Asian Countries Challenge U.S. Tech Leadership

News-Asia
February 6, 2012

The United State remains a global leader in supporting science and technology research and development, but only by a slim margin that could soon be overtaken by other regions of the world. That is a key finding in the Science and Technology Indicators 2012 report released recently by the National Science Board.

The United State remains a global leader in supporting science and technology research and development, but only by a slim margin that could soon be overtaken by other regions of the world. That is a key finding in the Science and Technology Indidcators 2012 report released recently by the National Science Board.

“The information clearly shows we must re-examine long-held assumptions about the global dominance of the American science and technology enterprise,” said NSF Director Subra Suresh. “And we must take seriously new strategies for education, workforce development and innovation in order for the United States to retain its international leadership position.”

According to Indcators 2012, the largest global S&T gains occurred in the so-called “Asia-10” — China, Indian, Indonesia, Japan, Malaysia, Phillipines, Singapore, South Korea and Thailand. Between 1999 and 2009, the U.S. share of global research and development (R&D) dropped from 38 percent to 31 percent, whereas it grew from 24 percent to 35 percent in Asia during the same time.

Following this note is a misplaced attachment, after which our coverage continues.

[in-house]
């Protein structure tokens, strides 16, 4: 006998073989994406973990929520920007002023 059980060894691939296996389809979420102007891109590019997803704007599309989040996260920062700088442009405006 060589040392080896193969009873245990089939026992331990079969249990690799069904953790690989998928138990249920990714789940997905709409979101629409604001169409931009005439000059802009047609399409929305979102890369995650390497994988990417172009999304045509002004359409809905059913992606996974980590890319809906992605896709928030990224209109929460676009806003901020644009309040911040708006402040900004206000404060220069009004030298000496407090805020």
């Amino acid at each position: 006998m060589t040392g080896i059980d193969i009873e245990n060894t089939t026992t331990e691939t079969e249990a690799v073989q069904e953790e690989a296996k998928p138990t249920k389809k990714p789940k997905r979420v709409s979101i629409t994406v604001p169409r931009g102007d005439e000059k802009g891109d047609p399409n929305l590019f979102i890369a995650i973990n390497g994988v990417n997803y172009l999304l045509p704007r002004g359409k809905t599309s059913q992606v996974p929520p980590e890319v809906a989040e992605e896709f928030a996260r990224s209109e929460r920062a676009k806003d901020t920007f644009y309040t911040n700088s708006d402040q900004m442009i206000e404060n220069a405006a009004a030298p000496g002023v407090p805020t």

Many of those countries are building S&T into their development policies in order to remain globally competitive. They include investments in higher education, infrastructure and ongoing support for R&D.

“Over the last decade, the world has changed dramaticaly,” said Jose-Marie Griffiths, chair of the NSB committee that oversees the annual report. “It’s now a world with very different actors who have made advancement in science and technology a top prority. And many of the troubling trends we’re seeing are now very well established.”

The report notes President Obama’s 2009 Strategy for American Innovation, which recognized the importance of science and technology as drivers of innovation.

Analysts reacting to the report noted there are factors in play that could make the U.S. more competitive with China when it comes to manufacturing. Wages in China are growing at a rapid pace would could lessen its advantage. A report by the Boston Consulting Group found that within five years, the cost gap between the United States and China will be virtually closed.

The NSB authors also see positive developments along with their troubling findings. They note the, “resulting developments open the way for widespread international collaboration in science and technology” where the benefits can accrue to all. But the rapid growth taking place will also bring about painful dislocations amplified by changes brought about by the recent recession.

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